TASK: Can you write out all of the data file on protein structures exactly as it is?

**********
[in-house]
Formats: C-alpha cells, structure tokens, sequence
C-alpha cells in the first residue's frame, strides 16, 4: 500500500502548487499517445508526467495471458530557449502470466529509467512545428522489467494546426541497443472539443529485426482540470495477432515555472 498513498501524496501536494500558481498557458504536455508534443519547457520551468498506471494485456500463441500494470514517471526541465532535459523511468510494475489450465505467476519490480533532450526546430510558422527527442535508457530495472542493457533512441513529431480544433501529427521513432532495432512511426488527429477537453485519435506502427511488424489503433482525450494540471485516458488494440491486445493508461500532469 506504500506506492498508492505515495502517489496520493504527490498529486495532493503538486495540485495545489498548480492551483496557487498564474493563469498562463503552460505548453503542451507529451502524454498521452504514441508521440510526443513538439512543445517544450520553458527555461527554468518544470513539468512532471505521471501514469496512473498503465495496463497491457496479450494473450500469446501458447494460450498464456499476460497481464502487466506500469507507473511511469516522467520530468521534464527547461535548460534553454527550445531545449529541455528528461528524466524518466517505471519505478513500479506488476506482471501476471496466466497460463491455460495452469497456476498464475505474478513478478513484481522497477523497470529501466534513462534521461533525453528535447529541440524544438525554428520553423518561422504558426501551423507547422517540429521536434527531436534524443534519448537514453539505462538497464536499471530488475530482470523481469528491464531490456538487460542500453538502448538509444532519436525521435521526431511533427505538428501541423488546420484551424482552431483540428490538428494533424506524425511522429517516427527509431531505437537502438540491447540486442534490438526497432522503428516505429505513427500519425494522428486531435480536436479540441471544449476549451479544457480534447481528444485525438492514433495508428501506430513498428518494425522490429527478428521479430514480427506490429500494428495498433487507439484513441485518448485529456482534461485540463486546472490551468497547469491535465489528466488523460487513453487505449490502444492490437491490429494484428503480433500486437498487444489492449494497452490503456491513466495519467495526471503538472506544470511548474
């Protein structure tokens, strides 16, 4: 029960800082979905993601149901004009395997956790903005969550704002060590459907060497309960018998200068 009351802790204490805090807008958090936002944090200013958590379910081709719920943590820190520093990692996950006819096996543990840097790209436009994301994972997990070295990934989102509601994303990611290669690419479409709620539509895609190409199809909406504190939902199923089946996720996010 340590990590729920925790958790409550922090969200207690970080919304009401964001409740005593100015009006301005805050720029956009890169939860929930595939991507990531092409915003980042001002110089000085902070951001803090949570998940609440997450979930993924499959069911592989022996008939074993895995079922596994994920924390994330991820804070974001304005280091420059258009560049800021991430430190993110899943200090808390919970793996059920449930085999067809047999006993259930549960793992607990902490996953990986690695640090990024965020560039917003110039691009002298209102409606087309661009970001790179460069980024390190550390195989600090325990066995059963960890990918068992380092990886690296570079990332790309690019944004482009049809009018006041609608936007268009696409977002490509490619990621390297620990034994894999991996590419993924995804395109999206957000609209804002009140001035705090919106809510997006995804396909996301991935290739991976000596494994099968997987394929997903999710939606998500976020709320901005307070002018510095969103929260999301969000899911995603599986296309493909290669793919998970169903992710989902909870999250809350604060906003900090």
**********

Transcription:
[in-house]
Formats: C-alpha cells, structure tokens, sequence
C-alpha cells in the first residue's frame, strides 16, 4: 500500500502548487499517445508526467495471458530557449502470466529509467512545428522489467494546426541497443472539443529485426482540470495477432515555472 498513498501524496501536494500558481498557458504536455508534443519547457520551468498506471494485456500463441500494470514517471526541465532535459523511468510494475489450465505467476519490480533532450526546430510558422527527442535508457530495472542493457533512441513529431480544433501529427521513432532495432512511426488527429477537453485519435506502427511488424489503433482525450494540471485516458488494440491486445493508461500532469 506504500506506492498508492505515495502517489496520493504527490498529486495532493503538486495540485495545489498548480492551483496557487498564474493563469498562463503552460505548453503542451507529451502524454498521452504514441508521440510526443513538439512543445517544450520553458527555461527554468518544470513539468512532471505521471501514469496512473498503465495496463497491457496479450494473450500469446501458447494460450498464456499476460497481464502487466506500469507507473511511469516522467520530468521534464527547461535548460534553454527550445531545449529541455528528461528524466524518466517505471519505478513500479506488476506482471501476471496466466497460463491455460495452469497456476498464475505474478513478478513484481522497477523497470529501466534513462534521461533525453528535447529541440524544438525554428520553423518561422504558426501551423507547422517540429521536434527531436534524443534519448537514453539505462538497464536499471530488475530482470523481469528491464531490456538487460542500453538502448538509444532519436525521435521526431511533427505538428501541423488546420484551424482552431483540428490538428494533424506524425511522429517516427527509431531505437537502438540491447540486442534490438526497432522503428516505429505513427500519425494522428486531435480536436479540441471544449476549451479544457480534447481528444485525438492514433495508428501506430513498428518494425522490429527478428521479430514480427506490429500494428495498433487507439484513441485518448485529456482534461485540463486546472490551468497547469491535465489528466488523460487513453487505449490502444492490437491490429494484428503480433500486437498487444489492449494497452490503456491513466495519467495526471503538472506544470511548474
């Protein structure tokens, strides 16, 4: 029960800082979905993601149901004009395997956790903005969550704002060590459907060497309960018998200068 009351802790204490805090807008958090936002944090200013958590379910081709719920943590820190520093990692996950006819096996543990840097790209436009994301994972997990070295990934989102509601994303990611290669690419479409709620539509895609190409199809909406504190939902199923089946996720996010 340590990590729920925790958790409550922090969200207690970080919304009401964001409740005593100015009006301005805050720029956009890169939860929930595939991507990531092409915003980042001002110089000085902070951001803090949570998940609440997450979930993924499959069911592989022996008939074993895995079922596994994920924390994330991820804070974001304005280091420059258009560049800021991430430190993110899943200090808390919970793996059920449930085999067809047999006993259930549960793992607990902490996953990986690695640090990024965020560039917003110039691009002298209102409606087309661009970001790179460069980024390190550390195989600090325990066995059963960890990918068992380092990886690296570079990332790309690019944004482009049809009018006041609608936007268009696409977002490509490619990621390297620990034994894999991996590419993924995804395109999206957000609209804002009140001035705090919106809510997006995804396909996301991935290739991976000596494994099968997987394929997903999710939606998500976020709320901005307070002018510095969103929260999301969000899911995603599986296309493909290669793919998970169903992710989902909870999250809350604060906003900090």